5. You drink too much coffee
If you rely on caffeine to get through your day, you can develop a dependence-so without it you can go into withdrawl, needing several cups of coffee or tea just to feel “normal.” And the worst point of withdrawl? Right in the morning. To make matters worse, caffeine can still course through your system when you’re sleeping if you’ve had any coffee or tea in the evening. This can interfere with normal REM sleep and leave you feeling even more tired. An easy solution is to cut back on the amount of caffeine you consume during the day and steer clear of caffeinated beverages within hours of your bedtime.
6. You don’t eat breakfast
There’s a reason that breakfast is called the most important meal of the day, and everyone has told you not to forget it – from your doctor to your mother, to probably every teacher you’ve ever had. And yet so many of us still skip it on a regular basis, or just cram down a few pieces of toast before heading out the door. Take the time to fit in breakfast every morning and it will help you avoid that mid-afternoon crash.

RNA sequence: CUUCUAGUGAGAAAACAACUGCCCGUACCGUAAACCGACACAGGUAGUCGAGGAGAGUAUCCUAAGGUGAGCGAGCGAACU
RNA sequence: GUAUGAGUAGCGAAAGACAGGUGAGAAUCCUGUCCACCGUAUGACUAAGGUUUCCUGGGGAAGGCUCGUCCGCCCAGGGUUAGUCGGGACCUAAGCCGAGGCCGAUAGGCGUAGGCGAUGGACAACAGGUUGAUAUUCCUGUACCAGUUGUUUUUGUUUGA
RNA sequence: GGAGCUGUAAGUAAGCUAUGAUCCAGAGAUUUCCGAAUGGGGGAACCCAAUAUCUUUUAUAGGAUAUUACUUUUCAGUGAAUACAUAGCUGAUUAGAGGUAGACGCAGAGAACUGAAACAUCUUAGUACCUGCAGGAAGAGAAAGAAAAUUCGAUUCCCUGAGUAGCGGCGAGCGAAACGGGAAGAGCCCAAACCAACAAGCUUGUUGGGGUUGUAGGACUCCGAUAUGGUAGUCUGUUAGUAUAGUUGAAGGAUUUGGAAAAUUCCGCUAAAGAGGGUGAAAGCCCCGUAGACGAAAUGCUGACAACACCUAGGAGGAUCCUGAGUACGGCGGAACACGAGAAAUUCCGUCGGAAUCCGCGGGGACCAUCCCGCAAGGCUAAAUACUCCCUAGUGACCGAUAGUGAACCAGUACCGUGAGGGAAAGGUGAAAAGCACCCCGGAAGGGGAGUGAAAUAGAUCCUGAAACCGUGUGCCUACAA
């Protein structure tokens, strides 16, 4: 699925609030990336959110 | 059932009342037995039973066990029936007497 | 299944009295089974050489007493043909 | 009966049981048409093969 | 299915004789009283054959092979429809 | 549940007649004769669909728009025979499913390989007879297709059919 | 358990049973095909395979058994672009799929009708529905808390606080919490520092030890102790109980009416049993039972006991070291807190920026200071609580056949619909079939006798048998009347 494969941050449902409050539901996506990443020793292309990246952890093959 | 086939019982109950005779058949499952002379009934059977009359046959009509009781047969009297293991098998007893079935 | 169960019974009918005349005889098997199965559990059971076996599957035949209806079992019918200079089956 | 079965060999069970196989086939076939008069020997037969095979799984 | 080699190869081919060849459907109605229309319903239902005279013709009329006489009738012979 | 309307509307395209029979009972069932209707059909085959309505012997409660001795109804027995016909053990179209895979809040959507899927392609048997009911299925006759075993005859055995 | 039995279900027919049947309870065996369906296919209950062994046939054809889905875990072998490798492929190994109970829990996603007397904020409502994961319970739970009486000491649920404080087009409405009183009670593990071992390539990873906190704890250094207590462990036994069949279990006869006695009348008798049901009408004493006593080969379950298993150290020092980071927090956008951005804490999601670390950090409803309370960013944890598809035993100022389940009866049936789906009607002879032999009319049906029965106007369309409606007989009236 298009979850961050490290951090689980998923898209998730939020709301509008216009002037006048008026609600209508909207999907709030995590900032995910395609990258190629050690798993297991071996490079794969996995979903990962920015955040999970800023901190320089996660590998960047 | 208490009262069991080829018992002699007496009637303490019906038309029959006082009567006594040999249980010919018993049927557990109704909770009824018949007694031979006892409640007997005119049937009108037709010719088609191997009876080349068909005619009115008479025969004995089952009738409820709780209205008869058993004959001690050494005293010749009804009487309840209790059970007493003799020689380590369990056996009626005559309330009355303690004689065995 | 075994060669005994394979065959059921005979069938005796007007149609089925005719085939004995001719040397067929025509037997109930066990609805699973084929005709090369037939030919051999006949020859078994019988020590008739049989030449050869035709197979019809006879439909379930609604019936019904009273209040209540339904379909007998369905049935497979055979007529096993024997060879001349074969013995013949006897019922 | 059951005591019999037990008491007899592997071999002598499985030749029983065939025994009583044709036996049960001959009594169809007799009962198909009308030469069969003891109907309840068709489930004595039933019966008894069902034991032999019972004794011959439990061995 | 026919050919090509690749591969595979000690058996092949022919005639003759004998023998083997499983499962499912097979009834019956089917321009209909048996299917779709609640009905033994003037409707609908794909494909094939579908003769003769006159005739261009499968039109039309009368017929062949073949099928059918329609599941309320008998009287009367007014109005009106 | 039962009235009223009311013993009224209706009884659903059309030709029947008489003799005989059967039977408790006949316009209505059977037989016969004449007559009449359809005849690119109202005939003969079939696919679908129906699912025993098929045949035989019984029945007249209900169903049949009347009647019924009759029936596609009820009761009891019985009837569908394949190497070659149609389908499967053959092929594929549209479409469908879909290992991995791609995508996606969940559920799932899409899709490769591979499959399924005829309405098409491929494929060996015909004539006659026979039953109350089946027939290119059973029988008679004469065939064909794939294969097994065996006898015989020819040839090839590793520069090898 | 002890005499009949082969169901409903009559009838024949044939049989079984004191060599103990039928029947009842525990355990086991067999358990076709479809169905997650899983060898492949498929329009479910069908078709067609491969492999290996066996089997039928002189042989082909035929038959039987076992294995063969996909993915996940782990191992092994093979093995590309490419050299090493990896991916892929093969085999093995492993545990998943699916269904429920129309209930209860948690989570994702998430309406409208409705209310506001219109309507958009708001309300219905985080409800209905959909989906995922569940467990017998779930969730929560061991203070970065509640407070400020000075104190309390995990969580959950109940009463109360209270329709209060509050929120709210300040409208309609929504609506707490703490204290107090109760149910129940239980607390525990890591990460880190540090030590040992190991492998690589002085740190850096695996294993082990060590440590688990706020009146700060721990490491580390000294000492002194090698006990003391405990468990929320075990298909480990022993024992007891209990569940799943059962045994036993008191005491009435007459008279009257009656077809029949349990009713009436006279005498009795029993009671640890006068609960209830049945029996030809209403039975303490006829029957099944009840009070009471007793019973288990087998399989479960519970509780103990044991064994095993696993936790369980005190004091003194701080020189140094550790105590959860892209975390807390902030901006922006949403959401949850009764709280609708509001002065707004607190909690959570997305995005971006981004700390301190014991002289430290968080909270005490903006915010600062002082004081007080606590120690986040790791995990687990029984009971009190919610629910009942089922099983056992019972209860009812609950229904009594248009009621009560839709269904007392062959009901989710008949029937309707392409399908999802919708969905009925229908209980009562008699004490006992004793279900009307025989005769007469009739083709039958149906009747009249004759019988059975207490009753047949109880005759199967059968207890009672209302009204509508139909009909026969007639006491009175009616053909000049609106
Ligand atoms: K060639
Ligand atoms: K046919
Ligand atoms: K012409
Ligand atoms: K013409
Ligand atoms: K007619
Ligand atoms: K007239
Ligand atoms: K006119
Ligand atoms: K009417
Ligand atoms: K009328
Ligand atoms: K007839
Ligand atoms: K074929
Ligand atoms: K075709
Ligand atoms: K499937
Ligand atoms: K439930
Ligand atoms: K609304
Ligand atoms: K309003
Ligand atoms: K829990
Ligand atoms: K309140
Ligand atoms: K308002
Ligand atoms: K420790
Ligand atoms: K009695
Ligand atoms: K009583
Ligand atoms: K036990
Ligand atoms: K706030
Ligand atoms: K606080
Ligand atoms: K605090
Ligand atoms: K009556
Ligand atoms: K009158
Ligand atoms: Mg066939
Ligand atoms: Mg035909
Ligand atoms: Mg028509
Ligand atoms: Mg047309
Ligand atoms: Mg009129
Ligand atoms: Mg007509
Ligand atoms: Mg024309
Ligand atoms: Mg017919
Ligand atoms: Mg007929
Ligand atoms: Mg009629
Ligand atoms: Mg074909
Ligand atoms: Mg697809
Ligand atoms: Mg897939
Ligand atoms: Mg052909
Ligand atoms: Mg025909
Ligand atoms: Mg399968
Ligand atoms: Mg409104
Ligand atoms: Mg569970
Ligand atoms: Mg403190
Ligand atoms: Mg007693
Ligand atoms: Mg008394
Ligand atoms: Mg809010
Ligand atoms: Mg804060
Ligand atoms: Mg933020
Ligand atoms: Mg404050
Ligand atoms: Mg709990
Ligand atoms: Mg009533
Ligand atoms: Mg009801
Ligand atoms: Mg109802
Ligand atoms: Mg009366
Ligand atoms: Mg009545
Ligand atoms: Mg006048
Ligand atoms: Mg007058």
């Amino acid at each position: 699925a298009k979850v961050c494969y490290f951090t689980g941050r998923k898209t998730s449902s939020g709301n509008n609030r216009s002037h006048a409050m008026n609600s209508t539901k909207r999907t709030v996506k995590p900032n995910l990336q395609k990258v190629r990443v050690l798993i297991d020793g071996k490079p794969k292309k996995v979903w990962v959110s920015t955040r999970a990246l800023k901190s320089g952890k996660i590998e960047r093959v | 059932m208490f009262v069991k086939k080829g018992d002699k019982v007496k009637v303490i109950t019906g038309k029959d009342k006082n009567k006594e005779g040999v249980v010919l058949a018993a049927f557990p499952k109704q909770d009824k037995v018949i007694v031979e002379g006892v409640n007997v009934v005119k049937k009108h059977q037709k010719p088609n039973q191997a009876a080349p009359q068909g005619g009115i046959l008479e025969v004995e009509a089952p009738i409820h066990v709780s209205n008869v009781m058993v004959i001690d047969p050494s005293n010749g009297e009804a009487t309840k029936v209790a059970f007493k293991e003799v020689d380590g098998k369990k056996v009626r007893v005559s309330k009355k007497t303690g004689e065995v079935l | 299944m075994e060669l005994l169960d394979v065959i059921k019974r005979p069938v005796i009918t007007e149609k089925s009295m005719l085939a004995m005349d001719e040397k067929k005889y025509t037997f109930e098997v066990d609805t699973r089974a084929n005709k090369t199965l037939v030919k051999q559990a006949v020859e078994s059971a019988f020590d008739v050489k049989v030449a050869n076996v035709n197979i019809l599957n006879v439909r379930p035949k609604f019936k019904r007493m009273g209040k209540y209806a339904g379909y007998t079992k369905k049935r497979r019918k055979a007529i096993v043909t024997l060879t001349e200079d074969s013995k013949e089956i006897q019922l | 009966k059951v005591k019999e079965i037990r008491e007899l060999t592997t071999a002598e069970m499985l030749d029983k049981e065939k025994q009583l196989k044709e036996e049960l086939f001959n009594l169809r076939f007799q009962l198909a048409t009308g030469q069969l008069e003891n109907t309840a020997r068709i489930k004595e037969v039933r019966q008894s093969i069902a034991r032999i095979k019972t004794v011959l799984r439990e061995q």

7. You suffer from iron deficiency
A diet low in iron is often to blame for feeling tired-a lack of red meat in the diet of vegetarians and vegans can result in iron deficiency, but it’s unfair and untrue to assume that people who cut out animal products from their diet automatically have low energy levels. People who eat meat can still suffer from low iron as well, especially if they skimp on wholesome-though sometimes unappealing-foods like spinach, organ meats, and eggs. Women in particular are prone to anemia because of menstruation. This is because heavy periods can easily lead to anemia in combination with a low-iron diet.